BAGHDAD – Lt. Jill Ogues first learned the news from an intelligence report: Vice President Joe Biden was coming to Baghdad, and he was going to make an unannounced stop to meet Fort Lewis soldiers at a dining facility.
This called for action.
Ogues and two other lieutenants from Fort Lewis’ 4th Brigade, 2nd Infantry Division arrived at the chow hall 15 minutes before Biden appeared and chose a table near the side entrance where the vice president entered. And when he arrived with entourage in tow, the officers had prime seats.
Their table was one of the first he visited at the dining facility Saturday. Biden asked the lieutenants about their jobs, their hometown and how long they had been in Iraq. He thanked them for their service and posed for photographs.
“It’s a thoughtful gesture – him coming here, spending time with us,” said Lt. Caitlin Conley, the leader of 4th Brigade’s military police platoon. “He’s got a busy schedule while he’s here. He’s got to meet with leaders and generals and guys like that, but it’s nice he made time for soldiers.”
The vice president spent about an hour in the chow hall, in essence making a large loop around the interior while talking with soldiers and flashing his trademark wide smile for photos.
Biden, whom President Barack Obama has tapped to be the administration’s point man on Iraq, was in Baghdad on a 24-hour visit amid a move by a government commission to disqualify more than 500 people for running in March’s parliamentary elections. The government says the candidates have ties to the Baath party and shouldn’t be allowed to run; Sunni politicians see the ruling as a move to disenfranchise the minority ethnic group.
Biden met with Prime Minister Nouri al-Maliki and other Iraqi leaders on his visit. He stopped by the Raider Inn – run by the cooks of 4th Brigade – before returning to the United States. Security was tight: Service agents roamed the facility, and the vice president’s convoy included dozens of armored sport-utility vehicles.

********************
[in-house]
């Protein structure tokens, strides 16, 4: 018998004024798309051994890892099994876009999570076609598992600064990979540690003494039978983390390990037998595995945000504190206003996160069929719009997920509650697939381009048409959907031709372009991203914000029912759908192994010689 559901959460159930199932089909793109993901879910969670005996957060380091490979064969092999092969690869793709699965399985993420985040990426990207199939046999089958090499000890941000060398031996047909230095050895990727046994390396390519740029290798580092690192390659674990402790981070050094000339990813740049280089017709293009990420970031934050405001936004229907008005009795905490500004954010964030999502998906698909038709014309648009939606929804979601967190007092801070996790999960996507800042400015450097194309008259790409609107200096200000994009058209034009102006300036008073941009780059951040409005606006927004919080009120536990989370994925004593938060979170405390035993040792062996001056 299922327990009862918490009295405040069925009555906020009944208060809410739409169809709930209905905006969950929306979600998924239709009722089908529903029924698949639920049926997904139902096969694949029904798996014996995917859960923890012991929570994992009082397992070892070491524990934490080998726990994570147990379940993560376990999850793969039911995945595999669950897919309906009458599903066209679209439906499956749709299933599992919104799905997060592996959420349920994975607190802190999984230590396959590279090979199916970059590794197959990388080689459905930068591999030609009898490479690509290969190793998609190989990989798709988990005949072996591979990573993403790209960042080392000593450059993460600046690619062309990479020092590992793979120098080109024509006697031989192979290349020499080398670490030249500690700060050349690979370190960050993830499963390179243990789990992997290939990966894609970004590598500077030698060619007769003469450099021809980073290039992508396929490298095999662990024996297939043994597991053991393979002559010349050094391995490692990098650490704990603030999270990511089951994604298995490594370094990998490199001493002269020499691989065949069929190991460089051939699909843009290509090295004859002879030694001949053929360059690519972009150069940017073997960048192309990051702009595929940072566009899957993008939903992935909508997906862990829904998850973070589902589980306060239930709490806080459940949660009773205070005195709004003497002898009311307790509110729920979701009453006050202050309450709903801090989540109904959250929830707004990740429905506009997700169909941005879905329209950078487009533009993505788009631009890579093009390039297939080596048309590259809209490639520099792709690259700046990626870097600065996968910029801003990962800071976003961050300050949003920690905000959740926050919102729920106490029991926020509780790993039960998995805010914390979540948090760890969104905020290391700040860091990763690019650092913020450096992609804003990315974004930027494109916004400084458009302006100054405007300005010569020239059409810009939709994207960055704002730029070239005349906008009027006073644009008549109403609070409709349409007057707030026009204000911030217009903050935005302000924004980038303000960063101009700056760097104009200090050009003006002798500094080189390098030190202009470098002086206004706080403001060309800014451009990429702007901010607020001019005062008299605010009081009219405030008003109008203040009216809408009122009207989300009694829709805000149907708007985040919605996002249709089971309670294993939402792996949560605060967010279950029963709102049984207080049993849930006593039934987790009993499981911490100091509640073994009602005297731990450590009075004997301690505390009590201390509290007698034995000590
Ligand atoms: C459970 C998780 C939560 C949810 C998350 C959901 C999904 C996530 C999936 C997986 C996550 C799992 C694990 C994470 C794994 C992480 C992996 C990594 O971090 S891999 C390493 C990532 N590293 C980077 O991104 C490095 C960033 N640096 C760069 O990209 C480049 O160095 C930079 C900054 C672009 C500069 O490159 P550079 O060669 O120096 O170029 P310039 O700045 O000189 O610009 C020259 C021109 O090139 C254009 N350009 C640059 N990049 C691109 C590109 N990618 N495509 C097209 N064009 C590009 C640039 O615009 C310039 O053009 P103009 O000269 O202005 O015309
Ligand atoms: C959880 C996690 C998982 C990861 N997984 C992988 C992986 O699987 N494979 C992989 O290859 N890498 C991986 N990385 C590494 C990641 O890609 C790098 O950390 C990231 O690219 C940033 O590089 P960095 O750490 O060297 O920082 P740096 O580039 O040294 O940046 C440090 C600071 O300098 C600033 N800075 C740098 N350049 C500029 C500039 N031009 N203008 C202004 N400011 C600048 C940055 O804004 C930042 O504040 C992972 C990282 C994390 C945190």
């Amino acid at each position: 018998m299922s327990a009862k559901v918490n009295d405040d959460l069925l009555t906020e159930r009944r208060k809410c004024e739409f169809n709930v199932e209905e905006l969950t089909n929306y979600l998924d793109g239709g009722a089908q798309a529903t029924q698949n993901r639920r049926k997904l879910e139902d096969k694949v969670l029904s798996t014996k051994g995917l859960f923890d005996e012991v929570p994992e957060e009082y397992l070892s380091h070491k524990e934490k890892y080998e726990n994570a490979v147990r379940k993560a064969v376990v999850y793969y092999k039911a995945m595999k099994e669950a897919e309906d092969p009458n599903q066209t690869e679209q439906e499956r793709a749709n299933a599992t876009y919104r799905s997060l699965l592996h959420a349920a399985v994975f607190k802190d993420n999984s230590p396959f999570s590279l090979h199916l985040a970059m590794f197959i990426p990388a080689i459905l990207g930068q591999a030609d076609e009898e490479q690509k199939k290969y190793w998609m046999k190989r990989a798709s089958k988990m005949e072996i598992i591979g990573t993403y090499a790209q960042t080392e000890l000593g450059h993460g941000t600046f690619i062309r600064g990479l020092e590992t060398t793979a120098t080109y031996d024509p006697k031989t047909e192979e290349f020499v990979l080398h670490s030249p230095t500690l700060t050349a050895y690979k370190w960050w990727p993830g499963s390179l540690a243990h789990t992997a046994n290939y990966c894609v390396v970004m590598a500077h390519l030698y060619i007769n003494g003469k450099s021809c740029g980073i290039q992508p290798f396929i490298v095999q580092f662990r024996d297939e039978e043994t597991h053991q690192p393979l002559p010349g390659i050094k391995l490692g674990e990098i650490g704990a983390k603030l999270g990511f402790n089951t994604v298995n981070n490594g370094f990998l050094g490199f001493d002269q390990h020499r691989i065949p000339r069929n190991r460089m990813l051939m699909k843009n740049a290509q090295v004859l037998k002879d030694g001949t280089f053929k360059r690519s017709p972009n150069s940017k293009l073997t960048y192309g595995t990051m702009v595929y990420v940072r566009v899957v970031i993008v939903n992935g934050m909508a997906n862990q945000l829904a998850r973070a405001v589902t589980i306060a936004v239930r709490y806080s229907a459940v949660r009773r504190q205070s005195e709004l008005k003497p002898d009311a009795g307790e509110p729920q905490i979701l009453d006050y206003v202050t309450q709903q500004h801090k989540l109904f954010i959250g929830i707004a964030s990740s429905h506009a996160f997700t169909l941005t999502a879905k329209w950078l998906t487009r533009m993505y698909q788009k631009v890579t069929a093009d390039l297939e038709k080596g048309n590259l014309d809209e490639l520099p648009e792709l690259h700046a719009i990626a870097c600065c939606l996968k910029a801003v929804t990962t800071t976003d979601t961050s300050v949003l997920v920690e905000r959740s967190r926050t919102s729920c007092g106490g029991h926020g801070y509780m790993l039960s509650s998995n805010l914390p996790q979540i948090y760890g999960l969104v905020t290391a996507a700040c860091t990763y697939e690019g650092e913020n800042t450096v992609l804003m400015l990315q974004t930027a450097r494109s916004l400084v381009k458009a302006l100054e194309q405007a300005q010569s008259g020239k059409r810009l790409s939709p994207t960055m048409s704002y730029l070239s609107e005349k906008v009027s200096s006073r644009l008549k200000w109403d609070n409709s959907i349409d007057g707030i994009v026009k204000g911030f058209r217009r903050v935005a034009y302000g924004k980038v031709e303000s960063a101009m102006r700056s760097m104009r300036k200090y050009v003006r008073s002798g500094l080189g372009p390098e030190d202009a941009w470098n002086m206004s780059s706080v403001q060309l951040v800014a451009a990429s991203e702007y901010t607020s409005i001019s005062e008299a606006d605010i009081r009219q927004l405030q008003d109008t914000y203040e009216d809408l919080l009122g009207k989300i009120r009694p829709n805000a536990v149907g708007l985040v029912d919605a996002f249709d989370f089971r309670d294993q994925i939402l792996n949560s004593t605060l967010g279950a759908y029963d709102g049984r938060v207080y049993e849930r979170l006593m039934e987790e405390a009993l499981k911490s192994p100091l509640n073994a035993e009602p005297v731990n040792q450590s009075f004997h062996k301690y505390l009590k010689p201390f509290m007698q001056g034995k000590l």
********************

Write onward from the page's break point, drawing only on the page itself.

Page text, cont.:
Trailing Biden during his visit were the top American commanders in Baghdad, including Gen. Ray Odierno and Lt. Gen. Charles Jacoby, the Fort Lewis commander serving as the Unites States’ second-in-command in Iraq.
Col. John Norris, the commander of 4th Brigade, stayed near Biden’s side. He thanked the vice president for his visit and told Biden his appearance at the memorial service on Nov. 10 for seven soldiers from Fort Lewis’ 5th Brigade, 2nd Infantry Division “sent a powerful message to the nation.”
“His presence there meant a lot,” Norris said, “and his visit here means a lot to our soldiers.”
The crowd at the chow hall represented the realities of the Iraqi war: Perhaps only half of the diners were American service members. The rest were contractors, including cooks from South Asia, technicians from the United States and security guards from Uganda.
One linguist, a man from Baghdad who asked not to be named for fear of his safety, told Biden he was proud to be working for the American military and felt his efforts were helping rebuild his country.
After the 30-second conversation, the translator turned to someone standing nearby and asked who the visitor was. When he learned his identity, he let out a squeal.
“It is an honor!” he yelled, flashing a wide smile. “He is a very, very important man!”
Biden also made room for humor. Three soldiers from a transportation company based in Fort Stewart, Ga., were eating when the vice president walked by. One pretended not to see him.
“You look like a hard-nosed Republican,” Biden jabbed, which made the group erupt with laughter. “But hey, I’m pretty badass myself.”
Biden left the chow hall after about an hour and hammed it up with a platoon of soldiers from the 4th Brigade headquarters company’s personal security detail team. Four Strykers were parked in the gravel lot near the Raider Inn; its soldiers wore full battle kit and stood near the ramps of the 21-ton vehicles.
Their presence was essentially a show for Biden. They had been waiting inside the Strykers when he arrived, and they weren’t preparing to head out on a mission. But Pfc. Ryan Huggins relished the assignment.
“Usually we do this kind of thing for generals and other high-ranking officers,” said Huggins, a 23-year-old Nebraska native. “But to do this for the vice president? It’s a great honor.”
Biden went down the line, thanking each soldier for their service and making small talk. He spent a few extra seconds with Command Sgt. Maj. Jeffrey Huggins, the top enlisted soldier of 4th Brigade.
“Take care of my guys, sergeant major,” Biden said. “It can’t happen without you.”
He had a few last with Jacoby and the command of 4th Brigade. Biden then turned to the troops for last one message.
“The bad news,” he told them, “is that if you’re here long enough, you’ll probably see me again.”